Friday, January 15, 2010
Preparations for the Shanghai World Expo 2010 are heating up and many countries are getting in on the action by designing structures for the space. We couldn’t help but be dazzled by the Shanghai Corporate Pavilion by Atelier Feichang Jianzhu, but we were even more impressed to learn that the fascinating building is composed of thousands of plastic tubes made from used CD cases! Read on to find out what other green features the pavilion is incorporating besides the extensive use of recycled materials.
The impressive exterior structure is composed of hundreds of polycarbonate transparent recycled plastic tubes formed into a grid-like matrix. Recycled from used CD cases, the polycarbonate tubes will be able to be recycled again at the end of the building’s life. Multi-colored LED lights will be built into the exterior structure and be computer controlled to change the appearance of the exterior on a whim or based on a computer program.
Energy will be collected through a 1,600 sq meter solar thermal energy system of heat collecting tubes on the roof. This system will heat water up to 95ºF and will be used to generate electricity through ultra-low temperature power generation, which is similar to power generation from low-temperature geothermal reservoirs. This energy will be used for the both the exposition as well as every day power needs.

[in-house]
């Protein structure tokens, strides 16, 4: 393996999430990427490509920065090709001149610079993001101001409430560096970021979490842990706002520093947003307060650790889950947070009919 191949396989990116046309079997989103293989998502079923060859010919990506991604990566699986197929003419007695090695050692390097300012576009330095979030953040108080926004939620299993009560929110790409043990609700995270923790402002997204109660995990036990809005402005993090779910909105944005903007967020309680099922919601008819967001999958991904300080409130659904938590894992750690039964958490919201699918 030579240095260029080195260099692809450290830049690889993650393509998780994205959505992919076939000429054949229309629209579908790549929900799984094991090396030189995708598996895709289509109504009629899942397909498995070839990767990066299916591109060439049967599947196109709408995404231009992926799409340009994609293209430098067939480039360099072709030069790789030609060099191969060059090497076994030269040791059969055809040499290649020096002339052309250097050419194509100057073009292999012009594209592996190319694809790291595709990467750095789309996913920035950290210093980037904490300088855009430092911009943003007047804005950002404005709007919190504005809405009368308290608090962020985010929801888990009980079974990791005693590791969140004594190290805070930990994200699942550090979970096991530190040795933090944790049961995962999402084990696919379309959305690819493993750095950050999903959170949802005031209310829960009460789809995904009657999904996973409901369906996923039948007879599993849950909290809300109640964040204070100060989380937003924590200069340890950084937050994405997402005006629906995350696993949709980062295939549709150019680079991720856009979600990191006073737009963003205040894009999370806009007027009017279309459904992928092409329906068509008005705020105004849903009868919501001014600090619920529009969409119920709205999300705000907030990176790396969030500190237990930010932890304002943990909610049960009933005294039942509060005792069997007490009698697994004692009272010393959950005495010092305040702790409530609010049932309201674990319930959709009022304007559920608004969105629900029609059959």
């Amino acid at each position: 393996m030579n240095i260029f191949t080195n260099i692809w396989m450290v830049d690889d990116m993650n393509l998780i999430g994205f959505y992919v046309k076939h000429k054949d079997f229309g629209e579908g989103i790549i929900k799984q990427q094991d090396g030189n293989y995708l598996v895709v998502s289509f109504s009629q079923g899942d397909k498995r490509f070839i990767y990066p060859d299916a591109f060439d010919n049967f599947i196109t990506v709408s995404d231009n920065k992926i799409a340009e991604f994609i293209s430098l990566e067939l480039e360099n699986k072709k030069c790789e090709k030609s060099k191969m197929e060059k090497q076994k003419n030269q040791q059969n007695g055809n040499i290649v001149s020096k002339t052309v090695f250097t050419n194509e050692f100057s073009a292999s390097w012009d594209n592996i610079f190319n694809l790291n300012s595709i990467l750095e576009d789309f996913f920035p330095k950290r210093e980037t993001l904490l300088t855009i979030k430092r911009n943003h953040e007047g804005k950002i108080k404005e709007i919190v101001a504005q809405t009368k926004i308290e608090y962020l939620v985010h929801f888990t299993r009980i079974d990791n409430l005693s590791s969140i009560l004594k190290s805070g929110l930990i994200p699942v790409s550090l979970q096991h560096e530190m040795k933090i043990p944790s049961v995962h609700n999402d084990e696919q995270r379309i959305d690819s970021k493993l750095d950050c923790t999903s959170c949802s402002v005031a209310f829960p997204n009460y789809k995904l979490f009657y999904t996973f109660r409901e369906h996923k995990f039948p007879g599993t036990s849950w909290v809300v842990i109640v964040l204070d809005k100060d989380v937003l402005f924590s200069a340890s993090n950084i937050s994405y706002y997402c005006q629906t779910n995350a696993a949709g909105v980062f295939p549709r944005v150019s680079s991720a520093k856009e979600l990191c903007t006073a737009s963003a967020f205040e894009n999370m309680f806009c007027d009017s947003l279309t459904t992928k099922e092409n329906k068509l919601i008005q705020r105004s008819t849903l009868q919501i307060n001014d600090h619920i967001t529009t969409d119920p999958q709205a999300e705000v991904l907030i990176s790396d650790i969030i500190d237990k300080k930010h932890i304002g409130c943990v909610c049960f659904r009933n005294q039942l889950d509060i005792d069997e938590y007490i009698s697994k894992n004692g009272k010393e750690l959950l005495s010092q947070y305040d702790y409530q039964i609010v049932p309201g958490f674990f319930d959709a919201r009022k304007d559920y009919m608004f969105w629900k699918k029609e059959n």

A misting system will also add to the structures appearance and help give it a dream like feel. It can be sprayed in various patterns under the entrance ceiling to give the building a fresh and elegant appearance. The mist will also help lower the temperature, purify the air and create a comfortable climate in pavilion. Mist and some water use inside the building will come from collected rainwater, which will be treated for sedimentation and then filtered and stored.
Next year’s World Expo in Shanghai should be an exciting event showcasing many sustainable buildings, technologies and ideas. The Shanghai Corporate Pavilion looks like an intriguing and original addition.